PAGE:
Maybe, instead of thinking there is “something fishy going on” we should take some time to ask Father if the callings were inspired. Then we can ask Him how we can better sustain our leaders. And finally we should look around and find those friends and family members that strengthen us in righteousness and cling to them.

Who has the Lord sent for you? Who is He asking you to uphold?

Don’t be surprised if you are together for a purpose, a mission of righteousness.

Father in Heaven understands that righteous people need righteous people. (See, Friends, in the Strength of Youth Pamphlet.) Please remember, as you see people all around you leaving the strength of the Gospel, their Covenants, and the Savior that there are five wise virgins as well as five foolish. We are looking for the five wise. We will stand with the five wise who take the Spirit to be their guide (see Doc. & Cov. 45: 56-57) and we will say to the five without oil – “go to them that sell … quickly!” But don’t worry, there are still five wise who also think and act as you. There are many who still believe. And if you find yourself alone, ask Father to raise up friends for you, as He has promised.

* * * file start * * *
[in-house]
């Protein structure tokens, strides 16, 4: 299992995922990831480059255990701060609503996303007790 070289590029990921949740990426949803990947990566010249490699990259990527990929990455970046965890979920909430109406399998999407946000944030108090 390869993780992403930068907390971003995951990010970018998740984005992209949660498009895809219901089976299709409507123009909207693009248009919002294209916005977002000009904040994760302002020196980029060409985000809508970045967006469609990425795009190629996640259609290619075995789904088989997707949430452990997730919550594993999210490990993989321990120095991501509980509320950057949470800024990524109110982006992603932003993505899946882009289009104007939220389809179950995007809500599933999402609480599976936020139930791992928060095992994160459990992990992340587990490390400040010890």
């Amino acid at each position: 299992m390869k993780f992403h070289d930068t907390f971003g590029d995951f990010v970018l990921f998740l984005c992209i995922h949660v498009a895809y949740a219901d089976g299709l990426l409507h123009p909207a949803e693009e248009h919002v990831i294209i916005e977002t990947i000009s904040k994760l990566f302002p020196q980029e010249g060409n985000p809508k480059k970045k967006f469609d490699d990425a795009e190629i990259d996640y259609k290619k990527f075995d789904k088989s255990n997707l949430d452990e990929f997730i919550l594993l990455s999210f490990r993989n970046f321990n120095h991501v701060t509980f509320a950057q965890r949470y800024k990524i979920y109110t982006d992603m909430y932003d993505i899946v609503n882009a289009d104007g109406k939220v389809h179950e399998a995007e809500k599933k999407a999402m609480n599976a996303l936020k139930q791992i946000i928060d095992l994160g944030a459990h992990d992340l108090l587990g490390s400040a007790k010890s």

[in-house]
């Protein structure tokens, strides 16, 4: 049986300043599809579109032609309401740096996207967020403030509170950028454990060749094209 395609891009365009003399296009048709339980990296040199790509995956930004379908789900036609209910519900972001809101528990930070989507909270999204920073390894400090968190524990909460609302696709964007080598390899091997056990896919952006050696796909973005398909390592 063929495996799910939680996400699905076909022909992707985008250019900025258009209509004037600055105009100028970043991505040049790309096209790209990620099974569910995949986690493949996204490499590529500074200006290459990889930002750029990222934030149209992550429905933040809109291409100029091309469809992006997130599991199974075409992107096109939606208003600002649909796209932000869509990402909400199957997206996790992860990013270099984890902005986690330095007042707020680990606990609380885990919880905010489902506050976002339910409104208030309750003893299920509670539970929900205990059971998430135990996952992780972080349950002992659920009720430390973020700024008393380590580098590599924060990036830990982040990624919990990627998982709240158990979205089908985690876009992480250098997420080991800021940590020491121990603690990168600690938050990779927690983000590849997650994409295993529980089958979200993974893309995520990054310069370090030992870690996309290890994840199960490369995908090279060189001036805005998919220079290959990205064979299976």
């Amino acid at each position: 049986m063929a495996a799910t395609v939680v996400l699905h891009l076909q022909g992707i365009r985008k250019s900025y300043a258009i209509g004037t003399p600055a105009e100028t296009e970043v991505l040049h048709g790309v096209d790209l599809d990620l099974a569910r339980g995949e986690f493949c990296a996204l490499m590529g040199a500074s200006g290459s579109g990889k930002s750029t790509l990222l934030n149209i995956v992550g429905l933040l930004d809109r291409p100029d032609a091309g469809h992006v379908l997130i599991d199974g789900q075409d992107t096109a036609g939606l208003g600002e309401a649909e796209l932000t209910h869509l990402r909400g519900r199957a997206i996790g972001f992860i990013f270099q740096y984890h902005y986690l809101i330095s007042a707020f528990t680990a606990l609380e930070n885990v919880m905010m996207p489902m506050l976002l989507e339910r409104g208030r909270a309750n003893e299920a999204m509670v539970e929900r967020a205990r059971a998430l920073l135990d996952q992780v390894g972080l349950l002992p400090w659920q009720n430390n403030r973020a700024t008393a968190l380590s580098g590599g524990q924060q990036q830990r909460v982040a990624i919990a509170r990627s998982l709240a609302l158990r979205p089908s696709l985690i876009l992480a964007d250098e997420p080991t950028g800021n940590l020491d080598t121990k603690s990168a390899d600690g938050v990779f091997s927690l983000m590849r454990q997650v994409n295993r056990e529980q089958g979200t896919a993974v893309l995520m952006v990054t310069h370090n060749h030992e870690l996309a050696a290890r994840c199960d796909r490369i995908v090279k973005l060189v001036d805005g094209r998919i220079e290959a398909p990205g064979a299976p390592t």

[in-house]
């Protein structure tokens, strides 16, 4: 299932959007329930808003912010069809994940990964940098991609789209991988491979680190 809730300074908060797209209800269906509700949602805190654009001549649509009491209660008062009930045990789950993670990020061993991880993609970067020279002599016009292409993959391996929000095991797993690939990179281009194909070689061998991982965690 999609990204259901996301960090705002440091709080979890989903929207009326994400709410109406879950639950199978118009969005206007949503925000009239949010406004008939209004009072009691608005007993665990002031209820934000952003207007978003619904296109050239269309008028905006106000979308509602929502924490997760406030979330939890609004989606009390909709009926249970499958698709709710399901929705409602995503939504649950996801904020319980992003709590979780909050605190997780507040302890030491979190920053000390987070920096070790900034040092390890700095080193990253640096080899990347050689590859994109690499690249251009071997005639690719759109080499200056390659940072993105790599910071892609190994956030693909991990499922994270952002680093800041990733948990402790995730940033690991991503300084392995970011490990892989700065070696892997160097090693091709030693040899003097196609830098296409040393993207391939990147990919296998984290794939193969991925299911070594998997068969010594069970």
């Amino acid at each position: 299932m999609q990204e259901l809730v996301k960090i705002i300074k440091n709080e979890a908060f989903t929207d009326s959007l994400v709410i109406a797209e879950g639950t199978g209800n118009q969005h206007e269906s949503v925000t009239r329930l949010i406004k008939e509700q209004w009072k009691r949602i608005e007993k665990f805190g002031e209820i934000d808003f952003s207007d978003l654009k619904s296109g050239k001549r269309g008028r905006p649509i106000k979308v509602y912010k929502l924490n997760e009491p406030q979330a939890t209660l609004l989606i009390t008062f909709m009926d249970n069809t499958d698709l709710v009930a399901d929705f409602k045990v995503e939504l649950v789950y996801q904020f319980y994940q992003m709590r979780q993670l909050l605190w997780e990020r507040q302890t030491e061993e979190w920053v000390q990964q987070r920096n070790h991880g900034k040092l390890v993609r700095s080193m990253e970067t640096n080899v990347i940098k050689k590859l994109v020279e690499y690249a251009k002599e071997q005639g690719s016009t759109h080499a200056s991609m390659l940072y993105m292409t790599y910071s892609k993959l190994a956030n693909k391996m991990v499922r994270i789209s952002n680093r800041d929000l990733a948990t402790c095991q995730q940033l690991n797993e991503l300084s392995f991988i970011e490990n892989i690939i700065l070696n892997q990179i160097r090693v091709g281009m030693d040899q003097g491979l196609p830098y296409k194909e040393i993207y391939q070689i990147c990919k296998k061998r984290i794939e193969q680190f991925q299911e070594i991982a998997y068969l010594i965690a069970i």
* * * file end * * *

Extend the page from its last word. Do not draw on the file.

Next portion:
Yes, men and women who turn their lives over to God will discover that He can make a lot more out of their lives than they can. He will deepen their joys, expand their vision, quicken their minds, strengthen their muscles, lift their spirits, multiply their blessings, increase their opportunities, comfort their souls, raise up friends, and pour out peace. Whoever will lose his life in the service of God will find eternal life (President Ezra Taft Benson, Jesus Christ – Gifts and Expectations, December 1988). 

Jesus the Perfect Leader

A friend of mine sent a talk over for me to read.  It was entitled, Jesus the Perfect Leader by President Spencer W. Kimball to the Young Presidents organization, Sun Valley, Idaho, 15 January 1977.  It was so timely for me to read these very amazing thoughts.  I wanted to share a few here.  A full copy of the talk can be found here, the whole thing is worth a read.